Installation view of HUANG ZAN-LUN’s David, 2013, FRP, machine elements, goat horn, artificial fur, dimensions variable, at “Fictional Life: Hybridity, Transgenetics, Innovation,” Taiwan Contemporary Culture Lab (C-Lab), Taipei, 2021. All images courtesy C-Lab.

“Fictional Life: Hybridity, Transgenetics, Innovation”

Taiwan Contemporary Culture Lab

In Orion J. Facey’s 2020 novel The Virosexuals, the protagonist Amygdala injects herself with “Fever” before launching herself into the depths of a club. As she explores, revelers share vials of gangrene, HIV, and other “zeases” as casually as a round of lagers. At the beginning of 2021, her already surreal bender feels particularly beyond the realm of imagination. However, from the bio-hacked and virtually augmented perspective of her not-so-distant future, “when the cure is tomorrow, illness can hardly even be called illness.” Amygdala’s sentiment is a wild mutation of the provocations of political scientist Francis Fukuyama. His insistence that advances in biotechnology will usher in the obsolescence of human life as we know it similarly underscored curator Chih-Yung Aaron Chiu’s exhibition “Fictional Life: Hybridity, Transgenics, Innovation,” at the Taiwan Contemporary Culture Lab (C-Lab) in Taipei. In a historical moment where retreating from social spaces in order to keep illness at bay feels for many like the limits of what is humanly possible, through the fictive qualities of bio-art Chiu reminds us of the limitless formations of possible selves that technological enhancement can provide.

When one meets the vacant, watery gaze of the animatronic sculpture David (2013), he pounds his skull against the glass window of his large containment crate. Engineered to have flushed alabaster skin and glassy blue eyes, Huang Zan-Lun’s imposing Aryan satyr sketches a grim portrait of biological tampering. The figure’s yearning for freedom is listless, his mechanical desire merely an echo of an originary humanity buried under blonde fur and horns. Still, the diorama is loud, and David’s thumping reverberated through the gallery, creating at the exhibition’s entrance an ominous atmospheric fiction that warned of the possibilities within. Huang’s work embraces body horror, casting David as a cautionary rendition of Fukuyama’s promise of a departure from humanity, and a corruption of the mythology of progress through biotechnological advancement.

Installation view of ARNE HENDRIKS’s The Incredible Shrinking Man, 2010– , graphic prints, video, dimensions variable, at “Fictional Life: Hybridity, Transgenetics, Innovation,” C-Lab, Taipei, 2021.

Detailed installation view of CECILIA JONSSON’s Haem, 2016, custom-made compass, murrini glass bowl, text, sound, HD-video, water, electronics, dimensions variable, at “Fictional Life: Hybridity, Transgenetics, Innovation,” C-Lab, Taipei, 2021.

An alternate vision of human transmogrification takes on optimistic zeal in The Incredible Shrinking Man (2010– ). Dutch artist Arne Hendriks’s ongoing project posits that smaller humans require a smaller pool of resources, a panacea to a planet in crisis. Drawing from over a decade of research, Hendriks presented a big wall of little-propaganda, comprising both scholarly and literary testaments to the virtues of all things tiny. Broadsheet-style posters recount the tragic story of the world’s tallest man, romanticized speculation about the prospective adventures of pint-sized astronauts, and detailed studies of the Cassanovan sex lives of smaller-than-average dung-beetles. On tables below, an illustrated copy of Gulliver’s Travels (1726) by Jonathan Swift sat alongside other children’s picture books that are similarly captivated by the magic of being small. Hendriks’s conflation of niche science with whimsical fictions verses his audience in the imaginative strategies necessary for realizing such downsized biological futures.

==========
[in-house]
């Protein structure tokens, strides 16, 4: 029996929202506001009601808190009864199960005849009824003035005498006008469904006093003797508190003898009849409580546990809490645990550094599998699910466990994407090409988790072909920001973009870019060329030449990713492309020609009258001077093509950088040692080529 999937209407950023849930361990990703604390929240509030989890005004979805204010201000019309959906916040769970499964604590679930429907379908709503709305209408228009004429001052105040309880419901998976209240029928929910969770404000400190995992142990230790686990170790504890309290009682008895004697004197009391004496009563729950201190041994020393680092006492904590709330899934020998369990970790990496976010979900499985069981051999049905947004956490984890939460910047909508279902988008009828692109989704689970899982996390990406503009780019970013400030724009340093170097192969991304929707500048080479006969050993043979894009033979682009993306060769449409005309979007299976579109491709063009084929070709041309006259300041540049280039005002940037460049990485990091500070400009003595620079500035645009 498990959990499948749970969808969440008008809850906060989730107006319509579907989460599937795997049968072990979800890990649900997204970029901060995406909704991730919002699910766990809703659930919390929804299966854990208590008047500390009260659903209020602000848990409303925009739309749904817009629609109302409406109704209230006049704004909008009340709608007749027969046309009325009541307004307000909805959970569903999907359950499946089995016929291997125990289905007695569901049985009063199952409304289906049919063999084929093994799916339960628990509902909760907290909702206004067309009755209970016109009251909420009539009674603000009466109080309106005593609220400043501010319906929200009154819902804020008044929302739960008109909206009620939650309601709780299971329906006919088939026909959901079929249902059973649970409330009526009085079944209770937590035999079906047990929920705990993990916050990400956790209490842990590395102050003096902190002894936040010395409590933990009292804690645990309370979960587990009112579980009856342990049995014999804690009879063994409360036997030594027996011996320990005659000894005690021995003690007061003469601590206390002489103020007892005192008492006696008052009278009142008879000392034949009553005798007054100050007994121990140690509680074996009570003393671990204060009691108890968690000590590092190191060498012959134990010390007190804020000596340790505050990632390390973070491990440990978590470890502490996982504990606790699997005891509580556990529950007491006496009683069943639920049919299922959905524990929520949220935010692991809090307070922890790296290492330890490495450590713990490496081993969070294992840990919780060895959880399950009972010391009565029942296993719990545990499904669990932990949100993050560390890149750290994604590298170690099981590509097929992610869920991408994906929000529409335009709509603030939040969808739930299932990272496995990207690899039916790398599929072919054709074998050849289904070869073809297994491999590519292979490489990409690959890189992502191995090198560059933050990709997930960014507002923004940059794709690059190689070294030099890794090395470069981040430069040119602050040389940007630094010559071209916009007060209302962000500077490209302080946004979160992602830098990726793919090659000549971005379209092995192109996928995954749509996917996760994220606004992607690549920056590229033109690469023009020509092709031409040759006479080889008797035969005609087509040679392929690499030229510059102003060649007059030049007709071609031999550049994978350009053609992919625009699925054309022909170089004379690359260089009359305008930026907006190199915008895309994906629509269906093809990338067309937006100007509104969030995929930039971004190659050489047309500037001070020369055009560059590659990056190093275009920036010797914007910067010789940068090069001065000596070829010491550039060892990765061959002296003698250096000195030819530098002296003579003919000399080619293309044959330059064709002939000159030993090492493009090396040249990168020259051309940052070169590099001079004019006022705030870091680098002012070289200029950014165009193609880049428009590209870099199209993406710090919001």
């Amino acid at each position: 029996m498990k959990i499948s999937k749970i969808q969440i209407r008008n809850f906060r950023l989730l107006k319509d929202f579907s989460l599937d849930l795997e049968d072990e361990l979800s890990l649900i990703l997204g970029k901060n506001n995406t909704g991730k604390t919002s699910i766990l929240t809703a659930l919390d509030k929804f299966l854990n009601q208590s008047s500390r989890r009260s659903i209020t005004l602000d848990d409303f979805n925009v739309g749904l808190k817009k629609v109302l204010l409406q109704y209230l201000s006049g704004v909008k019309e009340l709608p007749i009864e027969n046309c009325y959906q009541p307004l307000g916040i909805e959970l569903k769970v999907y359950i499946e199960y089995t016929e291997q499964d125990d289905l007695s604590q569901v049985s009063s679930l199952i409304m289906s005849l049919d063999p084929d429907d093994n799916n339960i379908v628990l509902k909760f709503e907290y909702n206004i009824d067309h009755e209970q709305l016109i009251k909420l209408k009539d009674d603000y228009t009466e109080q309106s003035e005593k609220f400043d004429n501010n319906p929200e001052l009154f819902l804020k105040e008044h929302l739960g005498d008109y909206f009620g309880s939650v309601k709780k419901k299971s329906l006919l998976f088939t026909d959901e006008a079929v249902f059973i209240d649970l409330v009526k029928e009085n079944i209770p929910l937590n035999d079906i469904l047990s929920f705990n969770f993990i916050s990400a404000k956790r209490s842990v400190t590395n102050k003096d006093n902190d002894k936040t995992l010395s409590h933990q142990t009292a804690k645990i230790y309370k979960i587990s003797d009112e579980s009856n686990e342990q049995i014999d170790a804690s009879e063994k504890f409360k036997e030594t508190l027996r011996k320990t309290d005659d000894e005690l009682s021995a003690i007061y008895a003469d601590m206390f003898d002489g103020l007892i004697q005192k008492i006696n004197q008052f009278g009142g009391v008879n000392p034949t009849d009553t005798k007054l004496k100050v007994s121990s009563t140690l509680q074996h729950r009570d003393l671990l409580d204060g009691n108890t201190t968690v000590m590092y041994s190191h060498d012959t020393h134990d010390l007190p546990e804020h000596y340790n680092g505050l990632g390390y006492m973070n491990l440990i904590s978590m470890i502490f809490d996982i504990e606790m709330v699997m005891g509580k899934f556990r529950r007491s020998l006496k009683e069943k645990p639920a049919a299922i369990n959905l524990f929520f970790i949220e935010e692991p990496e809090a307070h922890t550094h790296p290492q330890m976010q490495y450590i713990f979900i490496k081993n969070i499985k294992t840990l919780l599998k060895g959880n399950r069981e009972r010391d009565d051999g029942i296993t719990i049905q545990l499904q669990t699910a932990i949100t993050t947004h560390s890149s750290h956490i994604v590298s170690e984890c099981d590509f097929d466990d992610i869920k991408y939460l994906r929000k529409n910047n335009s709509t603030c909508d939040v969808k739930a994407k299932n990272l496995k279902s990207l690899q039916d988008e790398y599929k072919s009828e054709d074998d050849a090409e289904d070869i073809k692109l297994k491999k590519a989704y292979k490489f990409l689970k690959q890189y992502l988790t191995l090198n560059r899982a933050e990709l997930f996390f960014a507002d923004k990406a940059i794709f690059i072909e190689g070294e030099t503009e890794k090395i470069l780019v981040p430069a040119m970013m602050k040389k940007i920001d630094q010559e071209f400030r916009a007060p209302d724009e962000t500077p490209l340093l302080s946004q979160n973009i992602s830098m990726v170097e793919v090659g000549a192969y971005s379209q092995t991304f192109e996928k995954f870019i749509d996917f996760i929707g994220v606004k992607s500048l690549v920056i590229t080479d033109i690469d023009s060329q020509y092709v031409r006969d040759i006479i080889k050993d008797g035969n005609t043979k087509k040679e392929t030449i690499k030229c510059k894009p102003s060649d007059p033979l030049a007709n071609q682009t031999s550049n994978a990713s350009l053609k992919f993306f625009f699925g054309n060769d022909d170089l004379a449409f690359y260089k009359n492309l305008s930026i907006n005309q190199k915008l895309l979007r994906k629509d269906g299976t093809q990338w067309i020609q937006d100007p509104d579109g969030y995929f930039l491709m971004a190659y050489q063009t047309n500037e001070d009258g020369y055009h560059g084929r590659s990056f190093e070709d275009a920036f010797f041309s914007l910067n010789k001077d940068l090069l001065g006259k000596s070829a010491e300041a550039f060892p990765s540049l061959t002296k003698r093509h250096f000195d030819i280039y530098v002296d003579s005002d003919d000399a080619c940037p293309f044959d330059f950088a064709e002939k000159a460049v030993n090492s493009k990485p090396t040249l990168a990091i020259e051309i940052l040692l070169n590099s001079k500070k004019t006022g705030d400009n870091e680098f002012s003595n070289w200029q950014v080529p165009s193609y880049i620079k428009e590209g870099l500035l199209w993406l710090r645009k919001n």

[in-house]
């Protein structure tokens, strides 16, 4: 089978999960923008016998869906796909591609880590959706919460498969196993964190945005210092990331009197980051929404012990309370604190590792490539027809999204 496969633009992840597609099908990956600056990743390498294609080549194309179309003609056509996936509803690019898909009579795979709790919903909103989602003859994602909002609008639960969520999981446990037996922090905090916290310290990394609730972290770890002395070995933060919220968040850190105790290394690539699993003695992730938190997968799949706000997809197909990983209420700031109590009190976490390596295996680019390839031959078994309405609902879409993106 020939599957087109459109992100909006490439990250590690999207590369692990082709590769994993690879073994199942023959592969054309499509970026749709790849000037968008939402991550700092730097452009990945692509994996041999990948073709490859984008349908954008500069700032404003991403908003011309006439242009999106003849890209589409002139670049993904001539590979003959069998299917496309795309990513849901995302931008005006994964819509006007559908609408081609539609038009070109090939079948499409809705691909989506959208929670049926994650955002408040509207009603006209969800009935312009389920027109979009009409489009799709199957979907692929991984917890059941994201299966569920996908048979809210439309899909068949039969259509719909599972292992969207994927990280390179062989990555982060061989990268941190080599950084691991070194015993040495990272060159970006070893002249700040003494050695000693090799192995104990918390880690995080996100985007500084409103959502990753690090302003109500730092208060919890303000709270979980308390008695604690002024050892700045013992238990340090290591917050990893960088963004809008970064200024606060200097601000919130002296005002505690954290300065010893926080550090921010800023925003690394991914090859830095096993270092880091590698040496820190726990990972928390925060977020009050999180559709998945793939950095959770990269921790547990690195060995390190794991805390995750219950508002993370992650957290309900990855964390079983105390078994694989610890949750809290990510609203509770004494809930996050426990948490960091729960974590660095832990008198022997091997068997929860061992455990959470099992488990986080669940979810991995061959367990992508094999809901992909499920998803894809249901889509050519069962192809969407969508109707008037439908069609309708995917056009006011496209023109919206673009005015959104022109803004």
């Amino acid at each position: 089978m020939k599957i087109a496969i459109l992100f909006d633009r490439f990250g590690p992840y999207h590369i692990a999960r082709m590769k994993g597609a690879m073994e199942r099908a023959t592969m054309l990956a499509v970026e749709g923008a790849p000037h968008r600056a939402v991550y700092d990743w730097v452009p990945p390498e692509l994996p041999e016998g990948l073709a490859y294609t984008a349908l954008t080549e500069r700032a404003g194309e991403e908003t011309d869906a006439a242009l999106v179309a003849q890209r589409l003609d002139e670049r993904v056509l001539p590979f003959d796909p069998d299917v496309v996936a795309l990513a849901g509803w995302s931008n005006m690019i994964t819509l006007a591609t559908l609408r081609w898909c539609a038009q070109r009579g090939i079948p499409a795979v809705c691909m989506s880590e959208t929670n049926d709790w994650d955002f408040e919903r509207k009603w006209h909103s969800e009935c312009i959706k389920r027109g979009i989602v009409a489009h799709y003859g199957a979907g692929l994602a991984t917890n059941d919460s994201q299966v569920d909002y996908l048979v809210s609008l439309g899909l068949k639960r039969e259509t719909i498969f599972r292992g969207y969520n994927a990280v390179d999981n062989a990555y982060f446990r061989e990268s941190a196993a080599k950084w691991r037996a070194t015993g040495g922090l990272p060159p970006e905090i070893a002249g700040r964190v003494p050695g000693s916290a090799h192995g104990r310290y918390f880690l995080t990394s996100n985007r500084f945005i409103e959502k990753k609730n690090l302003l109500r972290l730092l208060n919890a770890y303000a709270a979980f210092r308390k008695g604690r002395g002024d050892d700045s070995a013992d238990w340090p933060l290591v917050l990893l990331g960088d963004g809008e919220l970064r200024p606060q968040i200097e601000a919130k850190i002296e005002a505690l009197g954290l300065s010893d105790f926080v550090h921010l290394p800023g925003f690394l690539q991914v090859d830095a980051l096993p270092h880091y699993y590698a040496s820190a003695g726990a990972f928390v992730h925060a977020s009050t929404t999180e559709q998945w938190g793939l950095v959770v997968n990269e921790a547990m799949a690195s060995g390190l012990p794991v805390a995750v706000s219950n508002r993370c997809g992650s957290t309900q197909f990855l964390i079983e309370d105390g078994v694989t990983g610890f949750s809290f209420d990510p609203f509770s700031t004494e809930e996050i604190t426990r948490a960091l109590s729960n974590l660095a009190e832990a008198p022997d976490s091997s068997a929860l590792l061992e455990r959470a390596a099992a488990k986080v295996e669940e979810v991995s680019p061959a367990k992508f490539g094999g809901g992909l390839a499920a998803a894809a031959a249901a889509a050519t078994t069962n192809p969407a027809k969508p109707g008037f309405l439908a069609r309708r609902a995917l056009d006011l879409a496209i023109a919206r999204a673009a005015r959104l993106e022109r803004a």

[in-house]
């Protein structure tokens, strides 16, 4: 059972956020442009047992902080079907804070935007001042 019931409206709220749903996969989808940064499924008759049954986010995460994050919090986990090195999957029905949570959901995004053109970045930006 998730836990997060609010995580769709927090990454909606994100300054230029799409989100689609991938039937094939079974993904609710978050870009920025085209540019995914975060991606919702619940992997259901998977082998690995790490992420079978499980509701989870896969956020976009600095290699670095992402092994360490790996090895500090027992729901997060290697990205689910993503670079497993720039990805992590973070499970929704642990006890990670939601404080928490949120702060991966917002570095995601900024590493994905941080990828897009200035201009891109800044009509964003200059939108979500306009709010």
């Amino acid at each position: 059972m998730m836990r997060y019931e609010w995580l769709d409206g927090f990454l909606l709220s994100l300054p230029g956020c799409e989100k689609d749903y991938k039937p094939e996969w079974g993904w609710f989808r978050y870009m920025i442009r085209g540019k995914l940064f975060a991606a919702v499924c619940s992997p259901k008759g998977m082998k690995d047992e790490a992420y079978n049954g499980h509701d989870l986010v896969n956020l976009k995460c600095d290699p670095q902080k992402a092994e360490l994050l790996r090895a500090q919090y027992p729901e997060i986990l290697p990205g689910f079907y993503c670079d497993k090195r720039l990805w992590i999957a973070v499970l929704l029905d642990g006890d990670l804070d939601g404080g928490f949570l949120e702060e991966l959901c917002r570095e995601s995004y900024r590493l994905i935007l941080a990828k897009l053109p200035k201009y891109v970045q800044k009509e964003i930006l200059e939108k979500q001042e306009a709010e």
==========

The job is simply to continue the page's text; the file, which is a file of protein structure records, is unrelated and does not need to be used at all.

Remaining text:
In Chiu’s exhibition, the triumph of such literary-feeling works is the centering of social change in an exploration of what it means to progress past contemporary humanity. Both the melancholy of Huang’s hauntingly eugenicist chimera, and Hendriks’s adamance about the de-escalation of growth-obsessed economic models attest to the importance of societal considerations in imagining alternative biological futures. Much work in the exhibition explores wondrous feats of ambitious biological experimentation, such as Swedish artist Cecilia Jonsson’s compass needle crafted through the miraculous refining of iron from human placenta. Though impressive, the application of such experiments feels far-flung, less pertinent than the shift in attitude encouraged by more speculative works. Indeed, without such grounding it is unclear where these experiments might lead.

Installation view of LIN PEI-YING’s Virophilia, 2018–20, mixed media, dimensions variable, at “Fictional Life: Hybridity, Transgenetics, Innovation,” C-Lab, Taipei, 2021.

At the top of the gallery, Lin Pei-Ying claimed to have been transported from the year 2210 to host Virophilia (2018–20), a tasting menu of food with viruses as the key ingredient. As though a Michelin-starred alternative to Amygdala’s nightclub, the project attempts to reframe our relationship with biological factors such as viruses that exist in our environment through the pleasure of food. As video documentation of the Zoom-conferenced dinner showed real-life diners tuck into a feast of influenza mayonnaise and virally congealed marine algae, the promise of shifting human subjectivity mediated by biotechnological innovation leapt from the gallery to the plate. “Fictional Life” ushered these possibilities from the not-so-distant-future a little bit closer to our present.

Fictional Life: Hybridity, Transgenetics, Innovation” is on view at Taiwan Contemporary Culture Lab, Taipei, until May 23, 2021.

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